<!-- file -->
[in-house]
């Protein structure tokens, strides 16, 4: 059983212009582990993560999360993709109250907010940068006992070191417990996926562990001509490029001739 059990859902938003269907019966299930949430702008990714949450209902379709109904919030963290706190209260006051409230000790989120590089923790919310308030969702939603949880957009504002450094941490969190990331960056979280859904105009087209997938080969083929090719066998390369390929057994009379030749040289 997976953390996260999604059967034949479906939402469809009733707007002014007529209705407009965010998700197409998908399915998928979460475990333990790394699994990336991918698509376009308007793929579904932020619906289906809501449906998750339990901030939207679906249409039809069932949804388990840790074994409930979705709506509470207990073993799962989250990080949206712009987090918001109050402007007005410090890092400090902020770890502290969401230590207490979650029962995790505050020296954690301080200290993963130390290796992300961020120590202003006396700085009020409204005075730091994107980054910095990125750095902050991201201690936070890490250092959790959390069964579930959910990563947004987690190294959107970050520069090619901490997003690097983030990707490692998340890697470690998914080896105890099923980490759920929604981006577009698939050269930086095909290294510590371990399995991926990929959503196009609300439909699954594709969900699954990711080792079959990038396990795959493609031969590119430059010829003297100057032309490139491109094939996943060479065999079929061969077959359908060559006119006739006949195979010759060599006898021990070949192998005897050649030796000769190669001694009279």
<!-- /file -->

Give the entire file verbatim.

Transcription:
[in-house]
């Protein structure tokens, strides 16, 4: 059983212009582990993560999360993709109250907010940068006992070191417990996926562990001509490029001739 059990859902938003269907019966299930949430702008990714949450209902379709109904919030963290706190209260006051409230000790989120590089923790919310308030969702939603949880957009504002450094941490969190990331960056979280859904105009087209997938080969083929090719066998390369390929057994009379030749040289 997976953390996260999604059967034949479906939402469809009733707007002014007529209705407009965010998700197409998908399915998928979460475990333990790394699994990336991918698509376009308007793929579904932020619906289906809501449906998750339990901030939207679906249409039809069932949804388990840790074994409930979705709506509470207990073993799962989250990080949206712009987090918001109050402007007005410090890092400090902020770890502290969401230590207490979650029962995790505050020296954690301080200290993963130390290796992300961020120590202003006396700085009020409204005075730091994107980054910095990125750095902050991201201690936070890490250092959790959390069964579930959910990563947004987690190294959107970050520069090619901490997003690097983030990707490692998340890697470690998914080896105890099923980490759920929604981006577009698939050269930086095909290294510590371990399995991926990929959503196009609300439909699954594709969900699954990711080792079959990038396990795959493609031969590119430059010829003297100057032309490139491109094939996943060479065999079929061969077959359908060559006119006739006949195979010759060599006898021990070949192998005897050649030796000769190669001694009279």